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  2. Replies
    1. In 2014 (apart from Western Isles) all were declared by 11.30 p.m. There is a suggestion that turnout is a bit higher this time so that might slow it down a bit.

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  3. The postal vote has me worried. Again.
    Someone on Wings said that at one polling station the turnout was 38%, but almost 30% of that was postal voting.

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    1. How can that person know what the postal vote returns are? That 38% figure has been bandied about as the turnout figures for Scotland. Maybe Chinese whispers. Wait until each council declare their turnout figures. A lot of people listed as postal don't actually vote, elderly, too ill etc.

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  4. Highland Council turnout is 43.2% up from 36.3% in 2014. So turnout should be up everywhere else.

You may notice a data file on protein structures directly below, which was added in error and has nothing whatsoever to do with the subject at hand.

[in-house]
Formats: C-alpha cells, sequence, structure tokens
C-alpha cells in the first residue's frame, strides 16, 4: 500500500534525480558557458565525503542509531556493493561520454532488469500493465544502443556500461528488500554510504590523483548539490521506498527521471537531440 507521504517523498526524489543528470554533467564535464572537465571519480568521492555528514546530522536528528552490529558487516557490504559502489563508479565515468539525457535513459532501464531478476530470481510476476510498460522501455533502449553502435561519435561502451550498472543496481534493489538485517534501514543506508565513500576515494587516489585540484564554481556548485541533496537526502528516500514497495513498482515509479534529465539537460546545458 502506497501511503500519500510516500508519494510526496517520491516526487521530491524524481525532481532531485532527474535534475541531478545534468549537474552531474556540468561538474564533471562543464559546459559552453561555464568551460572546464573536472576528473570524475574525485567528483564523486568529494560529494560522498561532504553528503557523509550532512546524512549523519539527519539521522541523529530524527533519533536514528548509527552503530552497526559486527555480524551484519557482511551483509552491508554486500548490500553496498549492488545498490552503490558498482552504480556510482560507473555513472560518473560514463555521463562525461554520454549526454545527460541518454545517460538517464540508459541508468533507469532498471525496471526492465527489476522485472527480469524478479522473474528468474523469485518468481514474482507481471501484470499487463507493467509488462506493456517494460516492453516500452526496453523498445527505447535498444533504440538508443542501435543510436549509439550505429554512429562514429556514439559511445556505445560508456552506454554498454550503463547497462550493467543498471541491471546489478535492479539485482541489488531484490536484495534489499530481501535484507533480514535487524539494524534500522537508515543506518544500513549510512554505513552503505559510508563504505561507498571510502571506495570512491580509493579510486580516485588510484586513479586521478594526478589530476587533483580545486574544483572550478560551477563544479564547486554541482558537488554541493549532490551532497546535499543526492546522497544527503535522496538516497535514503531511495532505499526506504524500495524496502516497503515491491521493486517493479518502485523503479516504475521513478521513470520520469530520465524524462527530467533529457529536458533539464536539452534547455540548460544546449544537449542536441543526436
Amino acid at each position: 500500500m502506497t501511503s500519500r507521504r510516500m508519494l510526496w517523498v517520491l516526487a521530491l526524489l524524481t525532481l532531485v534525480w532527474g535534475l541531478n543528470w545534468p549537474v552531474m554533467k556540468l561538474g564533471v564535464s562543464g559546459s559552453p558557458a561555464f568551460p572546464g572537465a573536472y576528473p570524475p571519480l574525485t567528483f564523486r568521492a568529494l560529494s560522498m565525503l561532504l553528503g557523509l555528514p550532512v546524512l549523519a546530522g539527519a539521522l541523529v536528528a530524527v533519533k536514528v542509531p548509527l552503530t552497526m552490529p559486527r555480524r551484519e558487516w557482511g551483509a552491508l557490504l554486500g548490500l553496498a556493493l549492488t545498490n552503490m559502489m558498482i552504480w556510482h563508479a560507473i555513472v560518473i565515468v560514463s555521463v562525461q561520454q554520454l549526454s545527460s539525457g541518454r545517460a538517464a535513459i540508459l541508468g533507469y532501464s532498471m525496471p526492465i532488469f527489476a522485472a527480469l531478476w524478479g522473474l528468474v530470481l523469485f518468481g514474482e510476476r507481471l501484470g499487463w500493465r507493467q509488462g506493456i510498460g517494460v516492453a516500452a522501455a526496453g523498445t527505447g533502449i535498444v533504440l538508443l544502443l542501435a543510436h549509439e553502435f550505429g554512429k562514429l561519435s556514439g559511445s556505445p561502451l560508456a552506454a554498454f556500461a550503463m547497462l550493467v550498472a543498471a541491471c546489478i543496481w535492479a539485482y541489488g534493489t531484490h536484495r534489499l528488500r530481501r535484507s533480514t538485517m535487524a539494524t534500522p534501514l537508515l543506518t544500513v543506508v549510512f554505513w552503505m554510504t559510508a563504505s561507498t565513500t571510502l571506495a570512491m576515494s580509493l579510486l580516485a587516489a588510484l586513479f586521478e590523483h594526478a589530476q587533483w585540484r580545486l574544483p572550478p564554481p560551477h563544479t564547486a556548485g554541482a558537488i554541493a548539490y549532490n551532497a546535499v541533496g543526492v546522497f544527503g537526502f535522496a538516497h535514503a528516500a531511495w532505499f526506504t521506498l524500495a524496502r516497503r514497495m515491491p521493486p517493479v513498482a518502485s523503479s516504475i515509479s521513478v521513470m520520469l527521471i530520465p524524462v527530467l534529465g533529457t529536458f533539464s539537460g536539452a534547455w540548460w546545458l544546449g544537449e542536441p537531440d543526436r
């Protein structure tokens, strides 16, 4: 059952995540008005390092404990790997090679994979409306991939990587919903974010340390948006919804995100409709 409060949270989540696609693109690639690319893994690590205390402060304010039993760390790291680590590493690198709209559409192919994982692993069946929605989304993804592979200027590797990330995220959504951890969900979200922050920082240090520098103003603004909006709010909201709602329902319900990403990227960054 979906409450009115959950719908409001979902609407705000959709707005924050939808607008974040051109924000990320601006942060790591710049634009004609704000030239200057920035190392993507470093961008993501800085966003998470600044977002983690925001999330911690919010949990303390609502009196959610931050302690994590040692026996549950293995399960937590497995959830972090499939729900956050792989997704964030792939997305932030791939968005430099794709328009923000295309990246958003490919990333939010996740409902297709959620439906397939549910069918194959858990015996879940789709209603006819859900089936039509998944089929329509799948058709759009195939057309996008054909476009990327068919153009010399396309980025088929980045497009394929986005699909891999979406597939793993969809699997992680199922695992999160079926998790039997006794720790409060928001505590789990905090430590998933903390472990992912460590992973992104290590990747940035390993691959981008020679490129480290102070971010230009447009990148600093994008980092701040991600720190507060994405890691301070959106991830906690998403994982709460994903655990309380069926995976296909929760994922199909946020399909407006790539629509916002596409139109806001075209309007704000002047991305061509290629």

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  5. What are the thoughts on the Britain Elects forecast Here - https://pbs.twimg.com/media/D7gvjD0W0AMDNDt.jpg:large Saying 2 SNP only, I would be a wee bit down with that :( I know its just a forecast though. How do they get these figures folks?

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    1. Their figures are derived from sub-samples from UK polls.

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    2. It's educated guesswork. There weren't that many Scottish-only polls to go on, and the SNP has a history of under-performing (relative to polls) in low-turnout elections, i.e. the EU and locals.

      2 seats would be fine, as long as they're clearly in first. 3 seats would be great, as that would mean something well above 30%.